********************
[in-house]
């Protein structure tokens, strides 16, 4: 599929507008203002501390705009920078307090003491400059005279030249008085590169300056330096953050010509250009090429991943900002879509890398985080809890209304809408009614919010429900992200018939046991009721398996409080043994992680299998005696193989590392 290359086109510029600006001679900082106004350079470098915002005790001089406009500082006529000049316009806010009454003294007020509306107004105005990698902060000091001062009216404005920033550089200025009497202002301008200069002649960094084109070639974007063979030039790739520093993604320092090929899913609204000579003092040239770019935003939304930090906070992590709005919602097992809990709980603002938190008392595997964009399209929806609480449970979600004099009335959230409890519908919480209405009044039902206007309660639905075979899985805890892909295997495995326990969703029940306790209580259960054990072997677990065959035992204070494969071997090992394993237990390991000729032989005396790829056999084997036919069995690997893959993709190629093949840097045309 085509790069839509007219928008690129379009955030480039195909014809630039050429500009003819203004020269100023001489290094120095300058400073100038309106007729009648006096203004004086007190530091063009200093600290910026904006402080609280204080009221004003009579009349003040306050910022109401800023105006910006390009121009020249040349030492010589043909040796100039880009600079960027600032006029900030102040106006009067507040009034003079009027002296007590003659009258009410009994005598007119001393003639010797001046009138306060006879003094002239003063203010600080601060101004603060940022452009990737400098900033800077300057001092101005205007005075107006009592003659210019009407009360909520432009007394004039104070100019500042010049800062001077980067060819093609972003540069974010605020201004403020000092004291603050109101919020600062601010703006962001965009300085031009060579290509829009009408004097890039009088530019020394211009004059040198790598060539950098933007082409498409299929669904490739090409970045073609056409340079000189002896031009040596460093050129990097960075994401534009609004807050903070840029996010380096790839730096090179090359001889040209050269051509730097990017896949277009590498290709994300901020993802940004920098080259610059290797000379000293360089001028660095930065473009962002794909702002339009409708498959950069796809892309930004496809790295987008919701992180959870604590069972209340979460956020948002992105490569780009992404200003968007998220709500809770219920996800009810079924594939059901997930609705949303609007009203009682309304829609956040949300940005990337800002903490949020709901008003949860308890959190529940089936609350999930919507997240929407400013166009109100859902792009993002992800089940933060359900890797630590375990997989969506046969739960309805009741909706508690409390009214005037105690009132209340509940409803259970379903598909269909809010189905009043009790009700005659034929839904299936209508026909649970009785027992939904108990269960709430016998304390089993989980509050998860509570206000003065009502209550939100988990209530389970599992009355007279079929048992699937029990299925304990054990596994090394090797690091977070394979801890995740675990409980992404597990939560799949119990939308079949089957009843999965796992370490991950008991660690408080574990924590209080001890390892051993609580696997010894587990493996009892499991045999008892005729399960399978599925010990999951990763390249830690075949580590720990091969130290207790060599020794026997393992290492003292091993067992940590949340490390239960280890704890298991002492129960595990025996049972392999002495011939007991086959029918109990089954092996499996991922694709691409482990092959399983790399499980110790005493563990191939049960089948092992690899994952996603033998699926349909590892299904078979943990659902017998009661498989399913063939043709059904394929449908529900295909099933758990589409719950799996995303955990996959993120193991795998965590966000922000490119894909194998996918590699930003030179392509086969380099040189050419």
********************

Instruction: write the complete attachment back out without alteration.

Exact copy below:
[in-house]
């Protein structure tokens, strides 16, 4: 599929507008203002501390705009920078307090003491400059005279030249008085590169300056330096953050010509250009090429991943900002879509890398985080809890209304809408009614919010429900992200018939046991009721398996409080043994992680299998005696193989590392 290359086109510029600006001679900082106004350079470098915002005790001089406009500082006529000049316009806010009454003294007020509306107004105005990698902060000091001062009216404005920033550089200025009497202002301008200069002649960094084109070639974007063979030039790739520093993604320092090929899913609204000579003092040239770019935003939304930090906070992590709005919602097992809990709980603002938190008392595997964009399209929806609480449970979600004099009335959230409890519908919480209405009044039902206007309660639905075979899985805890892909295997495995326990969703029940306790209580259960054990072997677990065959035992204070494969071997090992394993237990390991000729032989005396790829056999084997036919069995690997893959993709190629093949840097045309 085509790069839509007219928008690129379009955030480039195909014809630039050429500009003819203004020269100023001489290094120095300058400073100038309106007729009648006096203004004086007190530091063009200093600290910026904006402080609280204080009221004003009579009349003040306050910022109401800023105006910006390009121009020249040349030492010589043909040796100039880009600079960027600032006029900030102040106006009067507040009034003079009027002296007590003659009258009410009994005598007119001393003639010797001046009138306060006879003094002239003063203010600080601060101004603060940022452009990737400098900033800077300057001092101005205007005075107006009592003659210019009407009360909520432009007394004039104070100019500042010049800062001077980067060819093609972003540069974010605020201004403020000092004291603050109101919020600062601010703006962001965009300085031009060579290509829009009408004097890039009088530019020394211009004059040198790598060539950098933007082409498409299929669904490739090409970045073609056409340079000189002896031009040596460093050129990097960075994401534009609004807050903070840029996010380096790839730096090179090359001889040209050269051509730097990017896949277009590498290709994300901020993802940004920098080259610059290797000379000293360089001028660095930065473009962002794909702002339009409708498959950069796809892309930004496809790295987008919701992180959870604590069972209340979460956020948002992105490569780009992404200003968007998220709500809770219920996800009810079924594939059901997930609705949303609007009203009682309304829609956040949300940005990337800002903490949020709901008003949860308890959190529940089936609350999930919507997240929407400013166009109100859902792009993002992800089940933060359900890797630590375990997989969506046969739960309805009741909706508690409390009214005037105690009132209340509940409803259970379903598909269909809010189905009043009790009700005659034929839904299936209508026909649970009785027992939904108990269960709430016998304390089993989980509050998860509570206000003065009502209550939100988990209530389970599992009355007279079929048992699937029990299925304990054990596994090394090797690091977070394979801890995740675990409980992404597990939560799949119990939308079949089957009843999965796992370490991950008991660690408080574990924590209080001890390892051993609580696997010894587990493996009892499991045999008892005729399960399978599925010990999951990763390249830690075949580590720990091969130290207790060599020794026997393992290492003292091993067992940590949340490390239960280890704890298991002492129960595990025996049972392999002495011939007991086959029918109990089954092996499996991922694709691409482990092959399983790399499980110790005493563990191939049960089948092992690899994952996603033998699926349909590892299904078979943990659902017998009661498989399913063939043709059904394929449908529900295909099933758990589409719950799996995303955990996959993120193991795998965590966000922000490119894909194998996918590699930003030179392509086969380099040189050419």